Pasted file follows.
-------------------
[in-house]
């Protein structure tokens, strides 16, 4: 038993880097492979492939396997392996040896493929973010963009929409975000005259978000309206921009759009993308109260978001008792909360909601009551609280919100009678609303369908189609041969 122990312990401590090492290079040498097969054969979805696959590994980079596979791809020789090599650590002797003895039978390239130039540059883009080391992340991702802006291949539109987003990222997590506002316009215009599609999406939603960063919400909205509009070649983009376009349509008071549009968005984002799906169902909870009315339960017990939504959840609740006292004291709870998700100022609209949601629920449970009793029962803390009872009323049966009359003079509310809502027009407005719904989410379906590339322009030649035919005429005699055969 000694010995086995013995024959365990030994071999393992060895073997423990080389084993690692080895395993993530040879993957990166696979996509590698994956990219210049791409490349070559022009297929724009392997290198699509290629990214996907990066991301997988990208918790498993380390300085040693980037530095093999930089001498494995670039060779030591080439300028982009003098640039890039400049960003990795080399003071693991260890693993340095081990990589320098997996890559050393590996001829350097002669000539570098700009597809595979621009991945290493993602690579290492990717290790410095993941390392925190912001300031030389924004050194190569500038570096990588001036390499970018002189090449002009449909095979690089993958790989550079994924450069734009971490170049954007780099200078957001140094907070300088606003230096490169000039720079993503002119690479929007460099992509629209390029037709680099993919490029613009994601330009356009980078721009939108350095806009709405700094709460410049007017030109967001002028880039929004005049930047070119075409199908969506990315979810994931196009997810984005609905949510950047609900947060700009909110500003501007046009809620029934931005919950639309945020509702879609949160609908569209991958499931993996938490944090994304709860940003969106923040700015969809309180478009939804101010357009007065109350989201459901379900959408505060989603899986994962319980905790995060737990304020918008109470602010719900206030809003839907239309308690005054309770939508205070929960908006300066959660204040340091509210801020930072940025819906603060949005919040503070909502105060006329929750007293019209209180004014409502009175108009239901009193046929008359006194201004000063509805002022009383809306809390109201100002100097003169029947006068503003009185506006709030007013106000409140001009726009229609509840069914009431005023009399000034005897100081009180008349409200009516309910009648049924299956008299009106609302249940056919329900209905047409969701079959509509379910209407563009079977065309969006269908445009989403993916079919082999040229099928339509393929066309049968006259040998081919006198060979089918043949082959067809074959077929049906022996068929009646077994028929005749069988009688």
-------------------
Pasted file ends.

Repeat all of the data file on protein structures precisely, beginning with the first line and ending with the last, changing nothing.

[in-house]
């Protein structure tokens, strides 16, 4: 038993880097492979492939396997392996040896493929973010963009929409975000005259978000309206921009759009993308109260978001008792909360909601009551609280919100009678609303369908189609041969 122990312990401590090492290079040498097969054969979805696959590994980079596979791809020789090599650590002797003895039978390239130039540059883009080391992340991702802006291949539109987003990222997590506002316009215009599609999406939603960063919400909205509009070649983009376009349509008071549009968005984002799906169902909870009315339960017990939504959840609740006292004291709870998700100022609209949601629920449970009793029962803390009872009323049966009359003079509310809502027009407005719904989410379906590339322009030649035919005429005699055969 000694010995086995013995024959365990030994071999393992060895073997423990080389084993690692080895395993993530040879993957990166696979996509590698994956990219210049791409490349070559022009297929724009392997290198699509290629990214996907990066991301997988990208918790498993380390300085040693980037530095093999930089001498494995670039060779030591080439300028982009003098640039890039400049960003990795080399003071693991260890693993340095081990990589320098997996890559050393590996001829350097002669000539570098700009597809595979621009991945290493993602690579290492990717290790410095993941390392925190912001300031030389924004050194190569500038570096990588001036390499970018002189090449002009449909095979690089993958790989550079994924450069734009971490170049954007780099200078957001140094907070300088606003230096490169000039720079993503002119690479929007460099992509629209390029037709680099993919490029613009994601330009356009980078721009939108350095806009709405700094709460410049007017030109967001002028880039929004005049930047070119075409199908969506990315979810994931196009997810984005609905949510950047609900947060700009909110500003501007046009809620029934931005919950639309945020509702879609949160609908569209991958499931993996938490944090994304709860940003969106923040700015969809309180478009939804101010357009007065109350989201459901379900959408505060989603899986994962319980905790995060737990304020918008109470602010719900206030809003839907239309308690005054309770939508205070929960908006300066959660204040340091509210801020930072940025819906603060949005919040503070909502105060006329929750007293019209209180004014409502009175108009239901009193046929008359006194201004000063509805002022009383809306809390109201100002100097003169029947006068503003009185506006709030007013106000409140001009726009229609509840069914009431005023009399000034005897100081009180008349409200009516309910009648049924299956008299009106609302249940056919329900209905047409969701079959509509379910209407563009079977065309969006269908445009989403993916079919082999040229099928339509393929066309049968006259040998081919006198060979089918043949082959067809074959077929049906022996068929009646077994028929005749069988009688």